A recent example where a Commons might be commodified is the case of ERT's digital archive. ERT was the Greek state television and radio network. It was a constituent of the public sector and had been funded through a mandatory tax implemented into the bill of the public electricity enterprise (DEI) for decades. In December 2007, the launch of the effort to digitise the old ERT archives was announced, which first delivered results a few months later. Although initially this endeavour was considered an important step for the public availability of a unique cultural wealth, the decision to be distributed in that specific way was met with the opposition of several Commons-oriented communities and civilians. According to the protesters, behind this initiative lies an “innocent fraud”: The digital archive remained in the exclusive ownership of ERT. Patented file types and video, text and picture formats were selected to implement the digitisation while download and further use of the material was forbidden. Further, in the current event of ERT's dissolution as a consequence of the Greek crisis, (at the time of this writing, August 2013, the fate of ERT's archive is still unknown) this national cultural aggregation, created and funded by the Greek citizens, may revert to private ownership. Already during the summer absence of a public Greek network, private stations broadcasted parts of the archive. The ERT case highlights the traditional concept for state ownership of public goods: The state manages a resource on behalf of the civilians over which they have no authority. And in turbulent times the exploitation of the Commons, as part of “shock doctrine” policies (see Klein 2008), more easily takes place contributing to and catalysing the process of capital accumulation. An effective treatment is arguably the use of means that guarantee the smooth growth of communities. Structurally, a measure is the adoption by society of the five maturity conditions to enter the Commons: open standards, free software, P2P architecture, advanced learning system and communities. As far as the political context is concerned, the parliamentary democracy, for instance in Greece, is trying hard to secure the current status quo by demolishing various citizens' rights and occasionally violating constitution. One should not rest his/her hopes on the political party system and the associated policies mainly due to three characteristics inherent to political party policies: i) restrictions on democracy is a policy to overcome economic crisis; ii) supranational centralism in deciding and applying fiscal and monetary policies serves the vision of a United Europe; iii) in a long period of depression, increased capital borrowing is the best method to return to growth.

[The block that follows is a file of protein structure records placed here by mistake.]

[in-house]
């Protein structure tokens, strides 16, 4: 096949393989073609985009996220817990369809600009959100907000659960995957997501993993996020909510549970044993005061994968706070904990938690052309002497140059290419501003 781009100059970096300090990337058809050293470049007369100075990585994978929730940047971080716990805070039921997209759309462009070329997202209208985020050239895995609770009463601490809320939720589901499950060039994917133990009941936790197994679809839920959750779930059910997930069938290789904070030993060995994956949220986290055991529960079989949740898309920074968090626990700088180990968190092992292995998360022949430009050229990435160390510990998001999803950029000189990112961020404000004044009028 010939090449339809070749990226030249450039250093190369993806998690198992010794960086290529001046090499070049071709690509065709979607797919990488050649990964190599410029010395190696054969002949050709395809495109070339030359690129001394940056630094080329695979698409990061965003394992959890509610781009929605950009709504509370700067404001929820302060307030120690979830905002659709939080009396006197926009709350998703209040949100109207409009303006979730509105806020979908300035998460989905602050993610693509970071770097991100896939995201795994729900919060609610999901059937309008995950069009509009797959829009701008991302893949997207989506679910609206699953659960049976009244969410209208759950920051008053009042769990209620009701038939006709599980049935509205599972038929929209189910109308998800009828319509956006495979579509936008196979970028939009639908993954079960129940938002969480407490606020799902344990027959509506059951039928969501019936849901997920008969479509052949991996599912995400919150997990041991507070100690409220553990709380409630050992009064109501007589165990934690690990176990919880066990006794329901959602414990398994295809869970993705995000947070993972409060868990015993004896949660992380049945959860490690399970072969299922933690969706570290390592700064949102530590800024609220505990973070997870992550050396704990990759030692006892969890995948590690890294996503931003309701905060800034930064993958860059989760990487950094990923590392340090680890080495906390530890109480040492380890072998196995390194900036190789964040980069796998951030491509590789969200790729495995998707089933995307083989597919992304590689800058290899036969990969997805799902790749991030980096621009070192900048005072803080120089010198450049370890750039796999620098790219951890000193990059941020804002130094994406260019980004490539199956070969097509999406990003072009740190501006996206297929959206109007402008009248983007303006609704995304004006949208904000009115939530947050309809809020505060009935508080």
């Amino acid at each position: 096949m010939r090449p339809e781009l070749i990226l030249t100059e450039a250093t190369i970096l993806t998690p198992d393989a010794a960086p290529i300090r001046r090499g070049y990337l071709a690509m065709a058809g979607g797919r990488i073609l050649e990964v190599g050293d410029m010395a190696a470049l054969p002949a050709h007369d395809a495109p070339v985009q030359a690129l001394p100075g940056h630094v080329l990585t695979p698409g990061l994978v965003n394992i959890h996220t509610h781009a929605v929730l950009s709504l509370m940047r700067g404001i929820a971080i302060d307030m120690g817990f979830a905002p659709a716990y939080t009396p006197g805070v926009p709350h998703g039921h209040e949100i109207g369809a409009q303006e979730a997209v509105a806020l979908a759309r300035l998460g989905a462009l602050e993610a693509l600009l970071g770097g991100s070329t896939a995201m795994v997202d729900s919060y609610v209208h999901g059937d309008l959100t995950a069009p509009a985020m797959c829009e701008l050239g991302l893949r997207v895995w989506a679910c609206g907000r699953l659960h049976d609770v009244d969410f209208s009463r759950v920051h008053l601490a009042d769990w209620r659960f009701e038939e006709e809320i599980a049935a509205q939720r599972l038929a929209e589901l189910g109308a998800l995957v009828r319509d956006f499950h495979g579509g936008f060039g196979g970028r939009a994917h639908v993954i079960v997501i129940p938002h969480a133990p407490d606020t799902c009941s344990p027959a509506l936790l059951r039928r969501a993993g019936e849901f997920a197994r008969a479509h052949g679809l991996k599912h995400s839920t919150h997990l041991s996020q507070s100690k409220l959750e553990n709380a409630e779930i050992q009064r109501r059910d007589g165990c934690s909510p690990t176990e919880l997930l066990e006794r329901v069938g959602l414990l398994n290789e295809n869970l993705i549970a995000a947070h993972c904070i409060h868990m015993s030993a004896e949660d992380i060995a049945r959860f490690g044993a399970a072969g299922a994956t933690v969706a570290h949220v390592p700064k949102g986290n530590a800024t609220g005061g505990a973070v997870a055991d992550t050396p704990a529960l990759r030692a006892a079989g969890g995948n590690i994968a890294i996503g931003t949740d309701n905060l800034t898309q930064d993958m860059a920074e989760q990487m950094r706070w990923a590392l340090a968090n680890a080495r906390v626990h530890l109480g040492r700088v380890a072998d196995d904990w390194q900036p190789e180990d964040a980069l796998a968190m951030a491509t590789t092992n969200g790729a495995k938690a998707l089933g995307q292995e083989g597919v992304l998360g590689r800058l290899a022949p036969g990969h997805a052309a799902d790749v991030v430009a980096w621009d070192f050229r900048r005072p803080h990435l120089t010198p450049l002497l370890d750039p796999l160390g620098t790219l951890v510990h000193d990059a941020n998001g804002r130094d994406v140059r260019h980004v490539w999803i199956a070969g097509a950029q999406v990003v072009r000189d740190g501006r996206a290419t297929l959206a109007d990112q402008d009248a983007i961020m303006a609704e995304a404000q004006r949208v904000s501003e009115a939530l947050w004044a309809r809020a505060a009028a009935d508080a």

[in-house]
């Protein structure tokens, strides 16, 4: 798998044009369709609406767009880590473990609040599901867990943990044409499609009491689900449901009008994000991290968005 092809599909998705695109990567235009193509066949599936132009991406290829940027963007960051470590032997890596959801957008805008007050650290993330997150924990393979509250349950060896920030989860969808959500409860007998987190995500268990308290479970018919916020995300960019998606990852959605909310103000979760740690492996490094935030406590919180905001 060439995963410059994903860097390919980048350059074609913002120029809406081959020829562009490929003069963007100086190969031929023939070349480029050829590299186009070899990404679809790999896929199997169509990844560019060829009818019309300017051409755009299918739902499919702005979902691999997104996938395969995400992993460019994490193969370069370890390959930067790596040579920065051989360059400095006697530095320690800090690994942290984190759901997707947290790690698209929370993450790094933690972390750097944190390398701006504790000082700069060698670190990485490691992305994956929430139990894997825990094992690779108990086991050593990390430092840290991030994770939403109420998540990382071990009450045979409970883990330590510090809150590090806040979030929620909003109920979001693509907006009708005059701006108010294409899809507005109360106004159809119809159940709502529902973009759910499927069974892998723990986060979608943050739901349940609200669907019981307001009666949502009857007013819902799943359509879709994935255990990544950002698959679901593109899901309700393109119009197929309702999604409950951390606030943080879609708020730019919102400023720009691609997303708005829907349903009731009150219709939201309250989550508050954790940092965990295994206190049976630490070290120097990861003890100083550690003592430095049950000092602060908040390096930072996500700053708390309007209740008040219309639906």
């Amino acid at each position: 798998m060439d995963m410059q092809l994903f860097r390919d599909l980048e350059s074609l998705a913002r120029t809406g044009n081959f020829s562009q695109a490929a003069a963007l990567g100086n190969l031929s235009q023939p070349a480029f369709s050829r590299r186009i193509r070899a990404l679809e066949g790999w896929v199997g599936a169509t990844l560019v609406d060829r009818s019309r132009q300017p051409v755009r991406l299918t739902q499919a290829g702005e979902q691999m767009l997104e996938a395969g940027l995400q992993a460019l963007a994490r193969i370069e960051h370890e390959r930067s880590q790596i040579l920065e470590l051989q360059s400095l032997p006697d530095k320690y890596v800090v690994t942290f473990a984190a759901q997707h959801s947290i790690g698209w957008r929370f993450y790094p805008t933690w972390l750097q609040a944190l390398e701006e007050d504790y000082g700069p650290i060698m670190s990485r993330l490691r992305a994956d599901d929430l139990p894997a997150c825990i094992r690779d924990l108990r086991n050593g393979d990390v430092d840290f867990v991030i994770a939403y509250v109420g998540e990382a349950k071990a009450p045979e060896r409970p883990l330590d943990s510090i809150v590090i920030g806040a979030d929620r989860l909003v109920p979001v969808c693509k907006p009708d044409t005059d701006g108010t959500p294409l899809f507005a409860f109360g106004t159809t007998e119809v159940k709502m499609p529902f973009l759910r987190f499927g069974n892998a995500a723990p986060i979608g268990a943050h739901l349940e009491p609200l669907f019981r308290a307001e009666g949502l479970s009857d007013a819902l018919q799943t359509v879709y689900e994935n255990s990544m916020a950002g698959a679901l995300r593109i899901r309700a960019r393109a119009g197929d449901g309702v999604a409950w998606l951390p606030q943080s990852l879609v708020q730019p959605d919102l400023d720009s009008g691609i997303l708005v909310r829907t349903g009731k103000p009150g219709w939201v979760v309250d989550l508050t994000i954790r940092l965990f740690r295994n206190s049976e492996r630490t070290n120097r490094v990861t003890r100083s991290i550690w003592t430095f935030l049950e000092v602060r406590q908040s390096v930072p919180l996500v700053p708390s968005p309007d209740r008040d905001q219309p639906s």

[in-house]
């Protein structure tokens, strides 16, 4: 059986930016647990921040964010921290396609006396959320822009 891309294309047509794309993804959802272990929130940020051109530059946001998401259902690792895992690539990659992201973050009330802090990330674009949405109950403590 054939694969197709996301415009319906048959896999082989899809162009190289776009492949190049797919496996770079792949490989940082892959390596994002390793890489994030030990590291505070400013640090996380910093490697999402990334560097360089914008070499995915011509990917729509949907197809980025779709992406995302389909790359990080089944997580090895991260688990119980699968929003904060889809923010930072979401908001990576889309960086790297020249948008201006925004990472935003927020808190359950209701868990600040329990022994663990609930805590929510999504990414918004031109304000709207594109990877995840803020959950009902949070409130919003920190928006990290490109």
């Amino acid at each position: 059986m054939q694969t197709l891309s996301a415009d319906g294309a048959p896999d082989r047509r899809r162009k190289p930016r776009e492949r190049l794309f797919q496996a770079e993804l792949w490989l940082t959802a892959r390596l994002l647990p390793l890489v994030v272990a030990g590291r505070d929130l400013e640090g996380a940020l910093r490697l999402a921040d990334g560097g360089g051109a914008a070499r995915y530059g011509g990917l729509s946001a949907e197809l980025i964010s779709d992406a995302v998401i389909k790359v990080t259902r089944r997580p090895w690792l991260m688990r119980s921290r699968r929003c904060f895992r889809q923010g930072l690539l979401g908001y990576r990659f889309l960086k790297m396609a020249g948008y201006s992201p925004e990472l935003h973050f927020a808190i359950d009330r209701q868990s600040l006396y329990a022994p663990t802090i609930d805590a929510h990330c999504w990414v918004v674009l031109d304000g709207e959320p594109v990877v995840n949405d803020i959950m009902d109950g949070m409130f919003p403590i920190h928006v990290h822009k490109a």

The answer to the problem should be a type of democracy capable to emerge from the activity of Commons-based communities and the interactions among them. A political project at both national and international level is required to release the healthy forces that demand the construction of communities for the benefit of their members. Given the estimated lengthy time period of the economic crisis as well as its structural peculiarity, which is a combination of monetary inflexibility and debt accumulation regardless the possible reduction of deficit,the parody of the Commons can be eliminated only if communities adhere to their mission: To ensure a high maturity level and make their requests for a Commons infrastructure a government policy towards a “partner state”, i.e., democratically-run, civic institutions that protect the common good (see Bauwens 2012; Kostakis 2012).